Former Director, Metropolitan Museum of Art
Mr. Philippe de Montebello in 2002 marked his 25th anniversary as Director of The Metropolitan Museum of Art, the largest and most comprehensive art museum in the Western Hemisphere. He is the eighth Director in the Museum's history and as of January 2003 has served longer than any of his predecessors. Under de Montebello's leadership, the Museum has nearly doubled in size. It has acquired significant collections and masterpieces, mounted acclaimed international loan exhibitions, developed wide-reaching educational programs, vastly increased its exhibition space, and reinstalled much of its permanent collections in new and refurbished galleries.
Mr. de Montebello has been acknowledged throughout the museum world as one of the field's most influential and articulate champions of integrity, authority, education, and public access. As one magazine declared recently: "Met presentations now set the world standard for scholarly excellence and glamorous display." Noted The New Yorker of de Montebello: "He has won the ungrudging respect of the curators, the support staff, and the trustees." The Financial Times recently acknowledged that he has "successfully achieved a fusion of the curatorial and fiscal management streams." And Newsweek called him "a personification of the Met's grandeur."
Among his recent initiatives are the ongoing renovation, expansion, and reinstallation of the Metropolitan's Greek and Roman Galleries, soon to focus on the Museum's Roman Court, and the reinstallation in 1993 of the 19th-century European paintings and sculpture collection in Beaux Arts-style galleries. Other recent renovations include: the expansion of the galleries for English furniture and decorative arts; the conservation and installation of the Renaissance studiolo from Gubbio; the installation of Coptic art in a crypt-like gallery beneath the Great Hall staircase; new galleries for Drawings, Prints, and Photography; and new galleries for Byzantine art, Cypriot art, and Ancient Near Eastern art. Recently opened, too, are new galleries for Indian and Southeast Asian art, Korean art, Chinese art, and the Antonio Ratti Textile Center. Stressing that the presentation of the collections remains the institution's primordial responsibility, de Montebello has committed the Metropolitan to a future policy of amelioration, rather than growth, focusing on such marked improvements as the recently re-designed Tiepolo gallery, refinements to the areas surrounding the Temple of Dendur, the planned reinstallation of much of the Egyptian collection, and the opening of the Roman and Etruscan galleries.
To the millions of people who visit the Museum each year, Mr. de Montebello's is also a familiar voice, guiding visitors in special exhibitions and installations through the audio guides that he has narrated throughout his tenure as Director.
Born in Paris, he attended French schools through the baccalaureate. He graduated magna cum laude from Harvard in 1958, and after serving as a Woodrow Wilson Fellow, received an advanced degree from New York University's Institute of Fine Arts. De Montebello became an American citizen in 1955.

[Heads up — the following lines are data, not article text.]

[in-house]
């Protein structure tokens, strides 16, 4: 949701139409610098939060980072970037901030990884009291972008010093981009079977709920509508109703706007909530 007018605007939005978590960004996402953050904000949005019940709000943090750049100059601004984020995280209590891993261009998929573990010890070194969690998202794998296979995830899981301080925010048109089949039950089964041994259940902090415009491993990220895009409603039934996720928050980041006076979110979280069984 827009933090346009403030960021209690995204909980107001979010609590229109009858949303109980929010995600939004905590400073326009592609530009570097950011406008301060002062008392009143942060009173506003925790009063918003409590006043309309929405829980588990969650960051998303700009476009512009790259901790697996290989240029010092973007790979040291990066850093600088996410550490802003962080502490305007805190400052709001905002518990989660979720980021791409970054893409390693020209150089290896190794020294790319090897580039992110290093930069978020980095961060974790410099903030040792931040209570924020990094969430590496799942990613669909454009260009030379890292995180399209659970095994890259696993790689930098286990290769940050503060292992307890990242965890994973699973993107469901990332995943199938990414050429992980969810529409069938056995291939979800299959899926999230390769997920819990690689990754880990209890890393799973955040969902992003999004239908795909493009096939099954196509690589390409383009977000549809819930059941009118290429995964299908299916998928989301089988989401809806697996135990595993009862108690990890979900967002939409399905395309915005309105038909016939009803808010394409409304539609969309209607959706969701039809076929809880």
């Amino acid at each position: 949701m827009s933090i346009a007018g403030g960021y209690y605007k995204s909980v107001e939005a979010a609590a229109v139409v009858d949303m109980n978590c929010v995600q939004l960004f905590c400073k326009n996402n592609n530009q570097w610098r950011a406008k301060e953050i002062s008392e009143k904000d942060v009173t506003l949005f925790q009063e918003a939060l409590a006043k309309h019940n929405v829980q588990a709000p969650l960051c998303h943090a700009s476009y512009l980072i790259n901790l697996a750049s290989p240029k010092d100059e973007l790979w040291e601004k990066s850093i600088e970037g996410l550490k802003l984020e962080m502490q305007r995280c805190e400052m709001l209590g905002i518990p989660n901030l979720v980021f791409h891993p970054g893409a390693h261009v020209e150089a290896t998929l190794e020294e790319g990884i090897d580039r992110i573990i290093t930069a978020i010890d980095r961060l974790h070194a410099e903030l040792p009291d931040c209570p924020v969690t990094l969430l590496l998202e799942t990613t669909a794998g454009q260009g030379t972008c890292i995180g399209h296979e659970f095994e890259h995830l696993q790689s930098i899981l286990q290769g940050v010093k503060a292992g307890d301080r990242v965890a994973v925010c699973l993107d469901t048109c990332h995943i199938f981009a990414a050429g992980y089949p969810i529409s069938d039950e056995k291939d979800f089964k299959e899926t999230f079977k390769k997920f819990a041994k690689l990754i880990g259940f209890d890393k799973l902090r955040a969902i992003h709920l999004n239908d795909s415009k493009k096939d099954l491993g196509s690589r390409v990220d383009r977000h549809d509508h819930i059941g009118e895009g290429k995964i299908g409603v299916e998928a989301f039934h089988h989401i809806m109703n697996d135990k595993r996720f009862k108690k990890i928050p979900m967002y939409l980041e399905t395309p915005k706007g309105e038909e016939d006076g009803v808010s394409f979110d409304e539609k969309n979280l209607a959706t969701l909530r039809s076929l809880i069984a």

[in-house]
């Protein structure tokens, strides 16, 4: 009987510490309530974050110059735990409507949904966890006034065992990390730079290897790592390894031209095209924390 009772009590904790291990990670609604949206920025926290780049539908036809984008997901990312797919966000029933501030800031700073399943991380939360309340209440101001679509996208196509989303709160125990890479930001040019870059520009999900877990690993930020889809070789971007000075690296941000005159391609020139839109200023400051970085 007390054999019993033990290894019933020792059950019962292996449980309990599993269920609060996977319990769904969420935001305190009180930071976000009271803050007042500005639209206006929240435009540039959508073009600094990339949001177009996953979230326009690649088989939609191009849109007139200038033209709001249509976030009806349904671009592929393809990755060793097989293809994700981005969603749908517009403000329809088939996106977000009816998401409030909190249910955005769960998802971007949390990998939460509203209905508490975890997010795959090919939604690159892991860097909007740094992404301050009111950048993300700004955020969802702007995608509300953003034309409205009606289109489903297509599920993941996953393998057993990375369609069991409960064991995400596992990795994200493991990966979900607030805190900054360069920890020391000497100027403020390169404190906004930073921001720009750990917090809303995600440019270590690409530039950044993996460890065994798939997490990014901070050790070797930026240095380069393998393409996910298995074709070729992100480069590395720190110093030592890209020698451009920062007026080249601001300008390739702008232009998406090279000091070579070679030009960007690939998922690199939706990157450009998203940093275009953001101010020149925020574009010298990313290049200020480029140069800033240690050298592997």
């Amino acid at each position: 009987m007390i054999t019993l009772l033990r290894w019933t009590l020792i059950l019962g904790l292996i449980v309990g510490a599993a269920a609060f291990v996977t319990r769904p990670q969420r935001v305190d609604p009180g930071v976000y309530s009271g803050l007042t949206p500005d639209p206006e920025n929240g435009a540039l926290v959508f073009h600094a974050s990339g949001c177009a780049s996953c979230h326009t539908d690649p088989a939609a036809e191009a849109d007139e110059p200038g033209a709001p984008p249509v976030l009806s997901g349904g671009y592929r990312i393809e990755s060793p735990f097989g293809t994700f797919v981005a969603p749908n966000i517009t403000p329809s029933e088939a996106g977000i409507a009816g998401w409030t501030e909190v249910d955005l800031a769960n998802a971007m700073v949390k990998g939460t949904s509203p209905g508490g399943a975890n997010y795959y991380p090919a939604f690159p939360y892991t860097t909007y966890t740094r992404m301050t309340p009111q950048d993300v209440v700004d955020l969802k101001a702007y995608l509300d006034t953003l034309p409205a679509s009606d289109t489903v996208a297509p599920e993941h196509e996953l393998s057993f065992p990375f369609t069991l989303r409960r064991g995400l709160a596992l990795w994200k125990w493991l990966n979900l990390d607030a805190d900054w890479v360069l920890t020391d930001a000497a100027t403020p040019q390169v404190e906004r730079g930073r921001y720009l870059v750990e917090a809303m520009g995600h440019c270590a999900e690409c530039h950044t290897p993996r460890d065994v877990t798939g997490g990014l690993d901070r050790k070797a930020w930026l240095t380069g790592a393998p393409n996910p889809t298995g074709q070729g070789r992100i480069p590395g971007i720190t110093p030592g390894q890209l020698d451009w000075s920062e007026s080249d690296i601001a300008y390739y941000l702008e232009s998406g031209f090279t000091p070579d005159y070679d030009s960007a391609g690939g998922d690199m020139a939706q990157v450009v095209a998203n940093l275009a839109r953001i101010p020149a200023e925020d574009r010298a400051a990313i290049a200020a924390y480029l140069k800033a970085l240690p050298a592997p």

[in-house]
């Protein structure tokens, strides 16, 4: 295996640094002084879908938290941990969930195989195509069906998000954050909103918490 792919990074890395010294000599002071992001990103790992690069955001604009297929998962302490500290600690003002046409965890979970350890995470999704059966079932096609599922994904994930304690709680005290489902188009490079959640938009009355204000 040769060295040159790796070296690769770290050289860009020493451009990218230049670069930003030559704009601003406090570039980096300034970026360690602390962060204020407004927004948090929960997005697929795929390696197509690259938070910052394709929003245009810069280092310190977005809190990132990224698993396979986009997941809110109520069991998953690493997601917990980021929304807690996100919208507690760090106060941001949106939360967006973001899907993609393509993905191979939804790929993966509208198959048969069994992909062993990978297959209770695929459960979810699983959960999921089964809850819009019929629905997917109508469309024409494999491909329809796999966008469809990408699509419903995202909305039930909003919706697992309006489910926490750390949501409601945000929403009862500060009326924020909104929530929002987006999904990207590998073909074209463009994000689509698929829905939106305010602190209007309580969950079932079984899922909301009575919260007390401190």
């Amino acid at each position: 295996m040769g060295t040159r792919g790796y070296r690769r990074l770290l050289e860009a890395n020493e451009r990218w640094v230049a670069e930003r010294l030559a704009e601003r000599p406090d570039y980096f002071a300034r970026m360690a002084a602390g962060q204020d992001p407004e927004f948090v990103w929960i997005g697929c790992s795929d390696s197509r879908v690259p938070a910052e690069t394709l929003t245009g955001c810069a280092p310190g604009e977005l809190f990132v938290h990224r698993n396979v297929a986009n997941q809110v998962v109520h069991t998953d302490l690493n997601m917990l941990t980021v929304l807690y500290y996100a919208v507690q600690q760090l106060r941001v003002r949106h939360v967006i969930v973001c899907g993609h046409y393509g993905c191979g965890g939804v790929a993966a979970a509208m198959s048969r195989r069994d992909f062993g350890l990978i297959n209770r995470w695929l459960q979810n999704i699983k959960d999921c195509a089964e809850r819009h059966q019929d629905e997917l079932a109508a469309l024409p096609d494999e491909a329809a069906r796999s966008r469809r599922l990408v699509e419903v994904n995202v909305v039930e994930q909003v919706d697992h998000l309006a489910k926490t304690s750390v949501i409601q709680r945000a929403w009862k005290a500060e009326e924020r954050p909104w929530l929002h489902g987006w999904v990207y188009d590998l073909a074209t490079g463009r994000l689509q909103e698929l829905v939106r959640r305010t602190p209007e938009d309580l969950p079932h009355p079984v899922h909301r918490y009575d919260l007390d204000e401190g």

With the exception of four-and-a-half years as Director of the Museum of Fine Arts in Houston, Texas (1969-1974), Mr. de Montebello has spent his entire career at the Metropolitan Museum. He joined the Met as a curatorial assistant in 1963, rising to Associate Curator in the Department of European Paintings. In 1974, de Montebello was appointed Vice Director for Curatorial and Educational Affairs, a post he held until he became Director in July 1977.
Among his professional affiliations are membership on the Board of Trustees of New York University's Institute of Fine Arts, and membership on the Columbia University Advisory Council of the Departments of Art and Archaeology. He is also a Trustee of the American Federation of the Arts, and a member of the editorial board of the International Journal of Museum Management and Curatorship. De Montebello lectures on museum issues throughout the world, is the author of several influential op-ed pieces in the New York Times and other publications, and is a ubiquitous commentator on art and musicological matters in the broadcast media.
He has been awarded many honors, including Chevalier de la Légion d'Honneur in 1991; the Order de Isabel la Catolica, Encomienda de Numero; the Spanish Institute Gold Medal Award; Knight Commander, the Pontifical Order of St. Gregory the Great; the 2002 Blérancourt Prize for his contributions to the cultural bond between France and America and a number of honorary degrees and fellowships from New York University, Lafayette College, Bard College, and Iona College. In March 2003 The President of the United States awarded him The National Medal of Arts, noting that by "promoting wide-reaching programs that bring art to the American people, he has helped to preserve, protect, and present the cultural and artistic heritage of our world."